2) I always thought my Atomics were on the stiff side, based on informal brief excursions on friends' skis, but on comparing them with the Rossis by hand-flexing, I now see that they are significantly softer both underfoot (I can squeeze the bases together if I use both hands) and at the tips and tails than the x-iums. I never thought those skis were particularly good on a soft day, and now I'm concerned that with the Rossis I may have over-specialized in an attempt to go up a notch in performance and down a notch in weight. 

 

I know I could consult with a high-end specialty shop, but I also know that the only real option there is to pay more or less full boat, and I really don't want to spend the next 5 years still / again on an entry-level ski, which is what I'd be stuck with, given my budget, at a place like that. Or maybe that's exactly what I want, given my overall approach to nordic.

 

Thoughts?

post #2 of 9

I'd say you're in the wrong forum here probably.  But...that's never stopped any of us from giving advice.  My own thought is that the new skis will be so much better/faster that you'll nver notice the compromise in softer snow.  Also, you said you tend to ski in hard snow anyway.  Remember, the NEED for specificity in skis rises as the skill and stakes rise.  If you're a recreational skier, will you notice?  And will it matter enough? 
I bought new skate skis last year after 7 years on my first pair; they are so much faster and lighter, I can't even winnow out if they're absolutely the right ski or not.

post #3 of 9

My initial thought is to not over think it.  As described, you are a recreational nordic skier with a healthy handful of days per season, but you're clearly not in the market for a quiver of race skis each designed for specific conditions.  So, any ski will be a compromise, and as tch noted above, specificity may be a moot point in any case if you're not trying to eek out the last ounce of performance.  Besides, you have already bought the Rossis, right?  Are you considering a return or something?  If not, then run-what-you-brung and enjoy the trails.  I'm sure your lungs will thank you.  (Just as an aside, do you have a shop near by?  Could you take the new skis in to be flex-tested on them, making sure that they actually fit?  Might influence your decision too.)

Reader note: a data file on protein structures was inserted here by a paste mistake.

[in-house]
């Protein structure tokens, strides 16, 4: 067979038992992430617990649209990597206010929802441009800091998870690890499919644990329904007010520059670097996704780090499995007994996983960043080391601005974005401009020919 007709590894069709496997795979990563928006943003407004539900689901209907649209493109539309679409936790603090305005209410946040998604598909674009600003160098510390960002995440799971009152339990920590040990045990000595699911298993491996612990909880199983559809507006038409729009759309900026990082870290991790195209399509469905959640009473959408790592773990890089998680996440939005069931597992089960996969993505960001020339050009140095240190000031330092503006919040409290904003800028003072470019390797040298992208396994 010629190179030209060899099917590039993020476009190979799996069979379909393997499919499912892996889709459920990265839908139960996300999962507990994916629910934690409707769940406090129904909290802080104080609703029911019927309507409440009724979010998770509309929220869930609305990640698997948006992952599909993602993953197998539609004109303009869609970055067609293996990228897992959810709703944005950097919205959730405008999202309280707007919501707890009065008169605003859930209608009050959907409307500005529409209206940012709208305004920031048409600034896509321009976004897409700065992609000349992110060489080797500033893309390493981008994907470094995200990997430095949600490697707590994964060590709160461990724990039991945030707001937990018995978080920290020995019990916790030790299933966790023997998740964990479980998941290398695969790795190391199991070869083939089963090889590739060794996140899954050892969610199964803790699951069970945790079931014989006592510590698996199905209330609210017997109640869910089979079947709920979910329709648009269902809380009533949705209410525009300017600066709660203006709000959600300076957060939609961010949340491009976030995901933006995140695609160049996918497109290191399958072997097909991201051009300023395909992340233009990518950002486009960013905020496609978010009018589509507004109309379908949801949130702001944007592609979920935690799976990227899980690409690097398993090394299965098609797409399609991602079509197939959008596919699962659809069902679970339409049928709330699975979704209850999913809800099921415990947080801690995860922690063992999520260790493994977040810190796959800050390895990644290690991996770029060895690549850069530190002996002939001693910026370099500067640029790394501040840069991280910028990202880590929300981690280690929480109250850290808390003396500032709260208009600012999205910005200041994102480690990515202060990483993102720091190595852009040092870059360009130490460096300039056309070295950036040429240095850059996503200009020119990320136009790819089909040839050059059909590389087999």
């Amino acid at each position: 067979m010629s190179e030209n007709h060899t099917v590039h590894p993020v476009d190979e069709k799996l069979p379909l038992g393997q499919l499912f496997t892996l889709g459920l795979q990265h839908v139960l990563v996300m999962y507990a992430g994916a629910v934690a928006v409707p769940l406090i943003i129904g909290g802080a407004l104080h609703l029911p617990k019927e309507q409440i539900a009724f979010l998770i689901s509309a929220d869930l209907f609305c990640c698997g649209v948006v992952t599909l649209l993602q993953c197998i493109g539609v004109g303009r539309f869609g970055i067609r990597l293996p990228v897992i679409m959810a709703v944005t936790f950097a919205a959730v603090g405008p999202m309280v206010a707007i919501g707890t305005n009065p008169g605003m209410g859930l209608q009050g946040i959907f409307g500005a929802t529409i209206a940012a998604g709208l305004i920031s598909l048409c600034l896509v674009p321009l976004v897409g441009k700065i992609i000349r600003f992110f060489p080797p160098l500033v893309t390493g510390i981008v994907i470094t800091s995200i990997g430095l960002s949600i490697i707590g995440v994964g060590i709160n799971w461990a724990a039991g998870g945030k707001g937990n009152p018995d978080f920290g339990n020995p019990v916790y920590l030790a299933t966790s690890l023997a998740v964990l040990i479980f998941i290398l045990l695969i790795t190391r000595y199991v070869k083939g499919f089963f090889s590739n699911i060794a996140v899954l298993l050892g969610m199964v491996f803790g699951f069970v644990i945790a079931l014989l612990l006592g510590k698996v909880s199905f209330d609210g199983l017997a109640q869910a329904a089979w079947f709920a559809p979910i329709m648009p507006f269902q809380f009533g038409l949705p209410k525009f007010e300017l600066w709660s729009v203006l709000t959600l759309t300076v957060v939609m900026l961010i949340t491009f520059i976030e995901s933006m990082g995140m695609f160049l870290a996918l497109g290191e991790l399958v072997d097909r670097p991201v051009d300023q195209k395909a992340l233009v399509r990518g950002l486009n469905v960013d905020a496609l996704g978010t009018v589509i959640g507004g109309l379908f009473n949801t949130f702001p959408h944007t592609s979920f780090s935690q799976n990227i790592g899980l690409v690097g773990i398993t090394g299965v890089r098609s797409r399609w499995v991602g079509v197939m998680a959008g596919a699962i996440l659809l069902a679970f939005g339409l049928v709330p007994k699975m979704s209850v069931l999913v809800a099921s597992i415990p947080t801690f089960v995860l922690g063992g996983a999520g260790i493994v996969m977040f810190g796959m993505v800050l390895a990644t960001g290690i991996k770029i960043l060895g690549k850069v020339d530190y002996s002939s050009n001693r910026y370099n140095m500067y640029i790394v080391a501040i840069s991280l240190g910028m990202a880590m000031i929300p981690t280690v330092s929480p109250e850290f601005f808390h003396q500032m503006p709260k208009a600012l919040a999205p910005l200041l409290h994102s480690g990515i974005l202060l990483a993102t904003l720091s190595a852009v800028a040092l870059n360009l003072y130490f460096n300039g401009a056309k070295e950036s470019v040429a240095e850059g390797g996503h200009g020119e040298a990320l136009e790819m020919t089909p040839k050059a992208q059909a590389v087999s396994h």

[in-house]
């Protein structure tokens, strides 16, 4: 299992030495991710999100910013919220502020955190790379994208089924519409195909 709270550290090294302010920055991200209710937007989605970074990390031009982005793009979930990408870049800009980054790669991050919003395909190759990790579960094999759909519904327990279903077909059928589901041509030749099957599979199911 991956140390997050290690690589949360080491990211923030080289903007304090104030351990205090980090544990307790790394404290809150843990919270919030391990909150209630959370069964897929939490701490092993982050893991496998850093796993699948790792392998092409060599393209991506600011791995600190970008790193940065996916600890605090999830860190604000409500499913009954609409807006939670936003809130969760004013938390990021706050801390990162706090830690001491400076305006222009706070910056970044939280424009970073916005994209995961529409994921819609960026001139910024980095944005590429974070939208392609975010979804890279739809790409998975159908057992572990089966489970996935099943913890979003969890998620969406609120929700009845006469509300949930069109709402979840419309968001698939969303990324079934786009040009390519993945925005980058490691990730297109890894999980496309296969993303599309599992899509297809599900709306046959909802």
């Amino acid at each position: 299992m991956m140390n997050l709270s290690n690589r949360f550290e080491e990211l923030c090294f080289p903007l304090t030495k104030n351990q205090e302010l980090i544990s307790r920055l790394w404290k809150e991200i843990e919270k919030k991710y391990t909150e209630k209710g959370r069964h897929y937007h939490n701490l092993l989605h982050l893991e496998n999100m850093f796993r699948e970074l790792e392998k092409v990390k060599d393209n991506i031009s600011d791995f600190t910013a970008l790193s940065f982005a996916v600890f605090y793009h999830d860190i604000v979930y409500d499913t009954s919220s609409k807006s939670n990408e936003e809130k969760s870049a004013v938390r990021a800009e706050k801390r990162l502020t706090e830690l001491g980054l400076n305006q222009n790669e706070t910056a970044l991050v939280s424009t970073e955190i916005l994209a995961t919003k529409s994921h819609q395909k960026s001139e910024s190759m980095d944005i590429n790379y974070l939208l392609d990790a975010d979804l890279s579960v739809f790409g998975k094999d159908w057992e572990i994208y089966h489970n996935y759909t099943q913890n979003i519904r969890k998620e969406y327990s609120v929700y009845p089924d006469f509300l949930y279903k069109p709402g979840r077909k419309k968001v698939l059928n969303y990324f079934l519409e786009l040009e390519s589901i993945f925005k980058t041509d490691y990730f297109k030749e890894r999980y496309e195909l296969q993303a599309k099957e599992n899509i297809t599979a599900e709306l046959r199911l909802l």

I'm on my nordic skis a lot over the season, including participation in some of our local races, and have only one pair of (relatively stiff) skate skis.  Well, two pairs if you count my rock skis for early and late season.  Are they slower than a less-stiff ski in soft snow?  I don't know.  Probably.  But soft snow is challenging no matter what.  And any difference is likely erased by my fitness level and lack of attention to proper waxing.

 

Anyway, have fun.

post #4 of 9
Thread Starter 

Thanks for the friendly input, folks. I was not expecting a ton of expert input on this site, so whatever I get is gravy.